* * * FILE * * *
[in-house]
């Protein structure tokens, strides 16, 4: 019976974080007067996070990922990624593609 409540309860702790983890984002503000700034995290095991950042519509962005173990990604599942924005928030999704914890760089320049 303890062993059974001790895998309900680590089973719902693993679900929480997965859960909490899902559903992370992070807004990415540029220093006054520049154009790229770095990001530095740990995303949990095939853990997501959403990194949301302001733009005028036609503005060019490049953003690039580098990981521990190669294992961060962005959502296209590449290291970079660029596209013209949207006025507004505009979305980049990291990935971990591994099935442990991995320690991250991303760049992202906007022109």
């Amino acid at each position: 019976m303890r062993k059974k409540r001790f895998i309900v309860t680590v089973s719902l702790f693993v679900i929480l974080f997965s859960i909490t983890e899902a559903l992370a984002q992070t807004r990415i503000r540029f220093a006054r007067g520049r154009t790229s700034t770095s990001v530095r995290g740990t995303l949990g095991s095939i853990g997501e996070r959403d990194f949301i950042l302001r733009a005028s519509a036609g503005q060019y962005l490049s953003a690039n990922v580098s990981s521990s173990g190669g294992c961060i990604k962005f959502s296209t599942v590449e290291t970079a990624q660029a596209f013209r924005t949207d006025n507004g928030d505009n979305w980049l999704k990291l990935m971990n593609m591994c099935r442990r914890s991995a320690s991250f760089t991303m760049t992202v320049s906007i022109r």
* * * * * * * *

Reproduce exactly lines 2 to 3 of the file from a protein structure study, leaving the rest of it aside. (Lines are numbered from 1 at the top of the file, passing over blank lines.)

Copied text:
């Protein structure tokens, strides 16, 4: 019976974080007067996070990922990624593609 409540309860702790983890984002503000700034995290095991950042519509962005173990990604599942924005928030999704914890760089320049 303890062993059974001790895998309900680590089973719902693993679900929480997965859960909490899902559903992370992070807004990415540029220093006054520049154009790229770095990001530095740990995303949990095939853990997501959403990194949301302001733009005028036609503005060019490049953003690039580098990981521990190669294992961060962005959502296209590449290291970079660029596209013209949207006025507004505009979305980049990291990935971990591994099935442990991995320690991250991303760049992202906007022109």
């Amino acid at each position: 019976m303890r062993k059974k409540r001790f895998i309900v309860t680590v089973s719902l702790f693993v679900i929480l974080f997965s859960i909490t983890e899902a559903l992370a984002q992070t807004r990415i503000r540029f220093a006054r007067g520049r154009t790229s700034t770095s990001v530095r995290g740990t995303l949990g095991s095939i853990g997501e996070r959403d990194f949301i950042l302001r733009a005028s519509a036609g503005q060019y962005l490049s953003a690039n990922v580098s990981s521990s173990g190669g294992c961060i990604k962005f959502s296209t599942v590449e290291t970079a990624q660029a596209f013209r924005t949207d006025n507004g928030d505009n979305w980049l999704k990291l990935m971990n593609m591994c099935r442990r914890s991995a320690s991250f760089t991303m760049t992202v320049s906007i022109r």